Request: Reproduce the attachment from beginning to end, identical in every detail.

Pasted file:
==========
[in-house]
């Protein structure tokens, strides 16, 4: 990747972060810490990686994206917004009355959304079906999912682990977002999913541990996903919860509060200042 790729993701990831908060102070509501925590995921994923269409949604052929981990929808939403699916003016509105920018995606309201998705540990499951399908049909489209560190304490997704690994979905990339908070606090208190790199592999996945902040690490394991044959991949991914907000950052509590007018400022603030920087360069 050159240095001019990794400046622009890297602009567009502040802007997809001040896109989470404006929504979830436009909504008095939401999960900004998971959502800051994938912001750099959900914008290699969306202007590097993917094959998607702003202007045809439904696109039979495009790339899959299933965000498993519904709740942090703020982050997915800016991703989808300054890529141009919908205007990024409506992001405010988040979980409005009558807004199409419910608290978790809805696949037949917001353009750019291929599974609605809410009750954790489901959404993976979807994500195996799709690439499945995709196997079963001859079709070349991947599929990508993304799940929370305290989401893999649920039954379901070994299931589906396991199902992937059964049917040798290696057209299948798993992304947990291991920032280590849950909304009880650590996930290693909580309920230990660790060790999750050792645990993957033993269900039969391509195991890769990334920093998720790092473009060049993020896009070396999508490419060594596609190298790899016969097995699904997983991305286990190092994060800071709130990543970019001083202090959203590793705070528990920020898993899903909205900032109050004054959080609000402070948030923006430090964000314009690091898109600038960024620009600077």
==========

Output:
[in-house]
């Protein structure tokens, strides 16, 4: 990747972060810490990686994206917004009355959304079906999912682990977002999913541990996903919860509060200042 790729993701990831908060102070509501925590995921994923269409949604052929981990929808939403699916003016509105920018995606309201998705540990499951399908049909489209560190304490997704690994979905990339908070606090208190790199592999996945902040690490394991044959991949991914907000950052509590007018400022603030920087360069 050159240095001019990794400046622009890297602009567009502040802007997809001040896109989470404006929504979830436009909504008095939401999960900004998971959502800051994938912001750099959900914008290699969306202007590097993917094959998607702003202007045809439904696109039979495009790339899959299933965000498993519904709740942090703020982050997915800016991703989808300054890529141009919908205007990024409506992001405010988040979980409005009558807004199409419910608290978790809805696949037949917001353009750019291929599974609605809410009750954790489901959404993976979807994500195996799709690439499945995709196997079963001859079709070349991947599929990508993304799940929370305290989401893999649920039954379901070994299931589906396991199902992937059964049917040798290696057209299948798993992304947990291991920032280590849950909304009880650590996930290693909580309920230990660790060790999750050792645990993957033993269900039969391509195991890769990334920093998720790092473009060049993020896009070396999508490419060594596609190298790899016969097995699904997983991305286990190092994060800071709130990543970019001083202090959203590793705070528990920020898993899903909205900032109050004054959080609000402070948030923006430090964000314009690091898109600038960024620009600077």